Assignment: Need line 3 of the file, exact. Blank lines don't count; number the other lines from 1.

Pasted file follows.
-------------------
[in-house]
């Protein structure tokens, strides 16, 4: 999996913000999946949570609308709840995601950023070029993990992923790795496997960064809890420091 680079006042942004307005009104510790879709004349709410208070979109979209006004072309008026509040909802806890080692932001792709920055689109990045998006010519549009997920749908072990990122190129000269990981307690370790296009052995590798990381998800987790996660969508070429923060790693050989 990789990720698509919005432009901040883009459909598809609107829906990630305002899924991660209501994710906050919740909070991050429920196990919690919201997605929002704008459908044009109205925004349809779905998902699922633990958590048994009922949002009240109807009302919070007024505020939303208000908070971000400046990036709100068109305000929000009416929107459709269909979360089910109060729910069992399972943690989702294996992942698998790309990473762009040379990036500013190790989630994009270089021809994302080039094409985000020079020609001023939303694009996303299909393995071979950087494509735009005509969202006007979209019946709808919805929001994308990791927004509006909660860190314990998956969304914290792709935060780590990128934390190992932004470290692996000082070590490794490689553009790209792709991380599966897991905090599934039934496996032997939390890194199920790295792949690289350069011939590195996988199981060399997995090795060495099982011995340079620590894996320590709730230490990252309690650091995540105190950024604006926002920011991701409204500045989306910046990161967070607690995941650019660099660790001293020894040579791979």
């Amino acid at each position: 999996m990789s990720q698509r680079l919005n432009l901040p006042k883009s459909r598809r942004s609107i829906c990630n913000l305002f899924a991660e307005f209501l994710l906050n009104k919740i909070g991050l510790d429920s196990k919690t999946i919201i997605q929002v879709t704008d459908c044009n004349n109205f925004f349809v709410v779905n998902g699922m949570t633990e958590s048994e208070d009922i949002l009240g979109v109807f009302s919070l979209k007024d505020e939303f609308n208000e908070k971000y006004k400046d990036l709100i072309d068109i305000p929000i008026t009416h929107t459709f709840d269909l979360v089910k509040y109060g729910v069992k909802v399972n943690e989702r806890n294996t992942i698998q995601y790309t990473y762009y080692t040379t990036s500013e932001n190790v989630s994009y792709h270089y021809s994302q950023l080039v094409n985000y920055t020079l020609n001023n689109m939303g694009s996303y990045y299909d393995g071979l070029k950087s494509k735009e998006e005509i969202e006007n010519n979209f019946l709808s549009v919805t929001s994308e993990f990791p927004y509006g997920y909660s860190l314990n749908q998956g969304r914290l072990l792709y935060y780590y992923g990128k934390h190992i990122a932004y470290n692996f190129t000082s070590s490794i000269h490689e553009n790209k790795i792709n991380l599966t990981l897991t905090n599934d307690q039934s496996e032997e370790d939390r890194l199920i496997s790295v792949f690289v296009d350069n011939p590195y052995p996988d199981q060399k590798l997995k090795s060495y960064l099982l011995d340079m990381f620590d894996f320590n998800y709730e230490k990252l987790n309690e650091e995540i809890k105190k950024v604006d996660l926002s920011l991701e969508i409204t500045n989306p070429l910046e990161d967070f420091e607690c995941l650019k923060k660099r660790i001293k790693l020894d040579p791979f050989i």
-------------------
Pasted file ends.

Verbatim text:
């Amino acid at each position: 999996m990789s990720q698509r680079l919005n432009l901040p006042k883009s459909r598809r942004s609107i829906c990630n913000l305002f899924a991660e307005f209501l994710l906050n009104k919740i909070g991050l510790d429920s196990k919690t999946i919201i997605q929002v879709t704008d459908c044009n004349n109205f925004f349809v709410v779905n998902g699922m949570t633990e958590s048994e208070d009922i949002l009240g979109v109807f009302s919070l979209k007024d505020e939303f609308n208000e908070k971000y006004k400046d990036l709100i072309d068109i305000p929000i008026t009416h929107t459709f709840d269909l979360v089910k509040y109060g729910v069992k909802v399972n943690e989702r806890n294996t992942i698998q995601y790309t990473y762009y080692t040379t990036s500013e932001n190790v989630s994009y792709h270089y021809s994302q950023l080039v094409n985000y920055t020079l020609n001023n689109m939303g694009s996303y990045y299909d393995g071979l070029k950087s494509k735009e998006e005509i969202e006007n010519n979209f019946l709808s549009v919805t929001s994308e993990f990791p927004y509006g997920y909660s860190l314990n749908q998956g969304r914290l072990l792709y935060y780590y992923g990128k934390h190992i990122a932004y470290n692996f190129t000082s070590s490794i000269h490689e553009n790209k790795i792709n991380l599966t990981l897991t905090n599934d307690q039934s496996e032997e370790d939390r890194l199920i496997s790295v792949f690289v296009d350069n011939p590195y052995p996988d199981q060399k590798l997995k090795s060495y960064l099982l011995d340079m990381f620590d894996f320590n998800y709730e230490k990252l987790n309690e650091e995540i809890k105190k950024v604006d996660l926002s920011l991701e969508i409204t500045n989306p070429l910046e990161d967070f420091e607690c995941l650019k923060k660099r660790i001293k790693l020894d040579p791979f050989i």